4. Hang out with non-Christians. Yes, I realize this isn’t simply a “small town” principle but applies to all Christians everywhere. However, in small towns it is pretty easy to do because small towns are generally more relationally driven than larger city centers. Why not invite your neighbors over for dinner? Or hold a neighborhood event? If you do, people will come.
This coming fall, my wife and I are planning on hosting the first annual Thorp Chili Contest at our house. We’re going to invite all of our neighbors to our house and have tables set up in the yard where people can both bring chili and taste chili. And what’s really cool is that one of my neighbors is going to help us do this. This is a great place to meet people and develop relationships.
5. Take advantage of the small town by walking. Over eight years ago, I moved to a rural community after living in several large city centers (San Diego, San Francisco, Minneapolis). It was, quite frankly, a night-and-day difference. After two weeks of living in a city with a population of 1,500, my wife and I realized that there was nothing to do after 7 p.m. because almost everything was shut down … literally.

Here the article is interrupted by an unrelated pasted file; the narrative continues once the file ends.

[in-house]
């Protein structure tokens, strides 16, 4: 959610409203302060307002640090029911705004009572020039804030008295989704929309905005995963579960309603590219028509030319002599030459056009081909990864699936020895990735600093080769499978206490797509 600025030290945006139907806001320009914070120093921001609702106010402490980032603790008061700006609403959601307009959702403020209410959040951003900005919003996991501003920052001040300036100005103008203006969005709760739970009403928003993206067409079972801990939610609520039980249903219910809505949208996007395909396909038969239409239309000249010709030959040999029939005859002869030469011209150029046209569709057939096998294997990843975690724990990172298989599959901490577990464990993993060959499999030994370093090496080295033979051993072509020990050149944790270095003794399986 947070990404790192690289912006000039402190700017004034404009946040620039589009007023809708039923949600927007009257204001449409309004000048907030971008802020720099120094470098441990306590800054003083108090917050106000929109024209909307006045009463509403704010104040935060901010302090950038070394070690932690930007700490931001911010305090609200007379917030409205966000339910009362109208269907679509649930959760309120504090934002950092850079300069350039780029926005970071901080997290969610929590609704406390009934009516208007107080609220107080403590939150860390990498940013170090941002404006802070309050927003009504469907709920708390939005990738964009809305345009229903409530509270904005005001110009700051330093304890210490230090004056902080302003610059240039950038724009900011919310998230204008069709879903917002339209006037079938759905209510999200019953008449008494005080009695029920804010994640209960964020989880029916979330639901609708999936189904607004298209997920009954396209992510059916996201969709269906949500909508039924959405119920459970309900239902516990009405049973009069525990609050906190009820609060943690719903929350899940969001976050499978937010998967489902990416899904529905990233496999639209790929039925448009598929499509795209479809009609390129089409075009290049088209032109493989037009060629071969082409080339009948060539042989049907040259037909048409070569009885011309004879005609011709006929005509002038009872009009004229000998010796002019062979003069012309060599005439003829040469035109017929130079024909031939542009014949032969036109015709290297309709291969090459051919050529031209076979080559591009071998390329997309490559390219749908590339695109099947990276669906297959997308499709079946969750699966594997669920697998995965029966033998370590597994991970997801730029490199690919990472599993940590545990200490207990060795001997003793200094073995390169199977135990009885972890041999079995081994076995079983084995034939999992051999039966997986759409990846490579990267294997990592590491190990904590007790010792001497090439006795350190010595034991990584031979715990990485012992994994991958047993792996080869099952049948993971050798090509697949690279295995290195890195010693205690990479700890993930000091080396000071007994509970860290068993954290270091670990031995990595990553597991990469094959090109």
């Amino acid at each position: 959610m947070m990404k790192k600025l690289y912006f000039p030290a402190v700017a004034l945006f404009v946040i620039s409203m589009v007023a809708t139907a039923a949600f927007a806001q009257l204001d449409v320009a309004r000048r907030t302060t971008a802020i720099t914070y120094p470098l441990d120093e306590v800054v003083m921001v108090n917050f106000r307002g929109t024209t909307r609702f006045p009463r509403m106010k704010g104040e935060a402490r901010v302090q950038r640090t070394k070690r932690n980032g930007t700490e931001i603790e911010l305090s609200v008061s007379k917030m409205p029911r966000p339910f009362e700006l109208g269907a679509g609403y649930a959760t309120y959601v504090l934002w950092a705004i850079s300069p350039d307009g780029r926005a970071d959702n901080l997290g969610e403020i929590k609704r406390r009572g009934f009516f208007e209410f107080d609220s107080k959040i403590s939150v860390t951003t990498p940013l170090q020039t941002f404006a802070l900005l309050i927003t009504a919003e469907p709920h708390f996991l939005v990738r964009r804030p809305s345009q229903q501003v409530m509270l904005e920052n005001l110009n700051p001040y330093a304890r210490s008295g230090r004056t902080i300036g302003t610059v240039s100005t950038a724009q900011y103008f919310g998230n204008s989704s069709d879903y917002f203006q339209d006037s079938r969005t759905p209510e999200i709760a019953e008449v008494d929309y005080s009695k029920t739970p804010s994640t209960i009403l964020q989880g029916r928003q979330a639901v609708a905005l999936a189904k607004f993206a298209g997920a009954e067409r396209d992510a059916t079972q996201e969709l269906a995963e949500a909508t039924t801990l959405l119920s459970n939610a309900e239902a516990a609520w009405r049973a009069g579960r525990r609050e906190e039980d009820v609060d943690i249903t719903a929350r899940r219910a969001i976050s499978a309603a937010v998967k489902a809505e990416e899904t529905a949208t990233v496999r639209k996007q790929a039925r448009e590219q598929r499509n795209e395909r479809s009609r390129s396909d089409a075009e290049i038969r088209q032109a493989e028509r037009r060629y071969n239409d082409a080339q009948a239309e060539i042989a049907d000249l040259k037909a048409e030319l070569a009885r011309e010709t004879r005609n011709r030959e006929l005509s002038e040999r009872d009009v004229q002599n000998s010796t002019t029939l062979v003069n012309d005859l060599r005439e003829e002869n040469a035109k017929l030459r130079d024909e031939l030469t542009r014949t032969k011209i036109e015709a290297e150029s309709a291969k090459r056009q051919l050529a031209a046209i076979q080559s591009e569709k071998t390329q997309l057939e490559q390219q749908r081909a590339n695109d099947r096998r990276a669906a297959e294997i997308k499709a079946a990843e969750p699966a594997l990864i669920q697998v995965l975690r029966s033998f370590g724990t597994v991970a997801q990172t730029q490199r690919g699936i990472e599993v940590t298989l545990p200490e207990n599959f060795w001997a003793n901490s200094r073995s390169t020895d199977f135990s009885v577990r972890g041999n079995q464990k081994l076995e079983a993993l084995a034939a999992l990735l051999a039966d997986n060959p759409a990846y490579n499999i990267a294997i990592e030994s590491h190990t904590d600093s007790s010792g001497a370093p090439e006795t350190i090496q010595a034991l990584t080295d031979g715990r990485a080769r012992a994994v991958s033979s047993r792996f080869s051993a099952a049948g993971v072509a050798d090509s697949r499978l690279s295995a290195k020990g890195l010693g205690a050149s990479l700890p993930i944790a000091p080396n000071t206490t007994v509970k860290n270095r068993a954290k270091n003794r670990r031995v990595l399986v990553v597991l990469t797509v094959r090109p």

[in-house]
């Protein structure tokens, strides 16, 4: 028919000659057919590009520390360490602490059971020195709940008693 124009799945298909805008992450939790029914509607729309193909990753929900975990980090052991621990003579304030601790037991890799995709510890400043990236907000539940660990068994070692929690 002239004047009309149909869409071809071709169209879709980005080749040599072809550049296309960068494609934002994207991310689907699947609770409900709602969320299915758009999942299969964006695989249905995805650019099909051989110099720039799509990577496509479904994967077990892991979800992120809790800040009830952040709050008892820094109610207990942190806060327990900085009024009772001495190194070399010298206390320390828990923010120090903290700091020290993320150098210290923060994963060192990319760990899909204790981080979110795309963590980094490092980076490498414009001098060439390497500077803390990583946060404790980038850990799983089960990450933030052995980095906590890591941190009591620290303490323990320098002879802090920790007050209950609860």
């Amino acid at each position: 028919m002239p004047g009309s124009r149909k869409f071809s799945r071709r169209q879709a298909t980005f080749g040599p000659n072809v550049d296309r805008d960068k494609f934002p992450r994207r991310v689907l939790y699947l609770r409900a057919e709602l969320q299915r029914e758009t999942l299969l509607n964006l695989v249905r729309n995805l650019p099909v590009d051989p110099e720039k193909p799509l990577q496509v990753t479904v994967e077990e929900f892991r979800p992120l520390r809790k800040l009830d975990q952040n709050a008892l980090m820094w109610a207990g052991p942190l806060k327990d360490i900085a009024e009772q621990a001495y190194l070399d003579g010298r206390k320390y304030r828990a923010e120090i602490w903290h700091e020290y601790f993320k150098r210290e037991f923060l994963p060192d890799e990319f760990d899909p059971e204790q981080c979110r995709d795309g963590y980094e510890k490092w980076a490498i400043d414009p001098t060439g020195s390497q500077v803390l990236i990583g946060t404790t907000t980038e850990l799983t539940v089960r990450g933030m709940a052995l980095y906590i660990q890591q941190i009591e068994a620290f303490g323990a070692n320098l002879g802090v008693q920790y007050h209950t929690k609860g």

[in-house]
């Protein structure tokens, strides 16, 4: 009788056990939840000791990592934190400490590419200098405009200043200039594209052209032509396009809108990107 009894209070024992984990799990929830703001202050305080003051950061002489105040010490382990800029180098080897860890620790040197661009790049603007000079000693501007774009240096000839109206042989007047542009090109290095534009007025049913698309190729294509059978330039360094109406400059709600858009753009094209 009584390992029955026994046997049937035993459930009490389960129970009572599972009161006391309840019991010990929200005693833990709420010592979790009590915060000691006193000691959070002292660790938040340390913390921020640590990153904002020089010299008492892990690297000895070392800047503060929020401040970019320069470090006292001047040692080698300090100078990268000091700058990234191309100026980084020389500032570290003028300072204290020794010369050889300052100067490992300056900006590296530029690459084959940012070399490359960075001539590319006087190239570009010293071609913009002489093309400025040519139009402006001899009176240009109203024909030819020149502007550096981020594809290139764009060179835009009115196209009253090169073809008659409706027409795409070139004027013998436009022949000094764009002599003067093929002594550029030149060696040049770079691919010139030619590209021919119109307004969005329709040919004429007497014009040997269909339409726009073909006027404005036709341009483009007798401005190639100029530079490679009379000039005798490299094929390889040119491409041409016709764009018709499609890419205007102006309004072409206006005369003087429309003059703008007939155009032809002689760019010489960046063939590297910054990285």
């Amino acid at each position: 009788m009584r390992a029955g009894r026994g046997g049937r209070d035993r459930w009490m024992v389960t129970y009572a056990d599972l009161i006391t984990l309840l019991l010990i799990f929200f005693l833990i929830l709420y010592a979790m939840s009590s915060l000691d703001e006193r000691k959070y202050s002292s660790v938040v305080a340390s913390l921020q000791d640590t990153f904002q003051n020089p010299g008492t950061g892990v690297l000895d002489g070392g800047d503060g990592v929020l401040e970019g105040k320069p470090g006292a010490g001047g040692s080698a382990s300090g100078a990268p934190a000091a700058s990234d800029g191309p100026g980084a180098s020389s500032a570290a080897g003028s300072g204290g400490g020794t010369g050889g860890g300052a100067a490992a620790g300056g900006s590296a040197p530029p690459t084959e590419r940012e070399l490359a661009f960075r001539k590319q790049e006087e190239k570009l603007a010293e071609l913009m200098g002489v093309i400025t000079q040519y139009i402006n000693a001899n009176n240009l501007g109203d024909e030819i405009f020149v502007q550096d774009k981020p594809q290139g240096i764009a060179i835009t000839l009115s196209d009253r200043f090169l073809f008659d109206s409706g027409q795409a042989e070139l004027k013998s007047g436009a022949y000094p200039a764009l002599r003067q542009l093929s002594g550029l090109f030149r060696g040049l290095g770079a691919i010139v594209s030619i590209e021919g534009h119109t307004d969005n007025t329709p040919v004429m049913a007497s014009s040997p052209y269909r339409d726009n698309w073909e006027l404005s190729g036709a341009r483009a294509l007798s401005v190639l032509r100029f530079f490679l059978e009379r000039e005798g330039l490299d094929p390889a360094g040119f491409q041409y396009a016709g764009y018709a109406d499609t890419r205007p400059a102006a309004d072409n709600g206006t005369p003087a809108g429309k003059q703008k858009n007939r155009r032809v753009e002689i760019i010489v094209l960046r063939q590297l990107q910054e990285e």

So my wife and I went on walks. It was nice being able to walk around a quiet town without having to worry about getting robbed. The only thing we had to worry about wasn’t being hit by cars but horse and buggies (we live in a large Mennonite community). Life was really slooowwwww … so we walked. And as we walked around the town, we began to meet people. The more that we walked regularly, the more that we saw those same people and met new people.
If you live in a small town, you’d be wise to hang up the car keys and purchase a pair of walking shoes. Not only can you pray for the community when you are walking, but you can meet a lot of people. Plus, it’s a great way to stay healthy and hang out with other people too.
What principles would you add?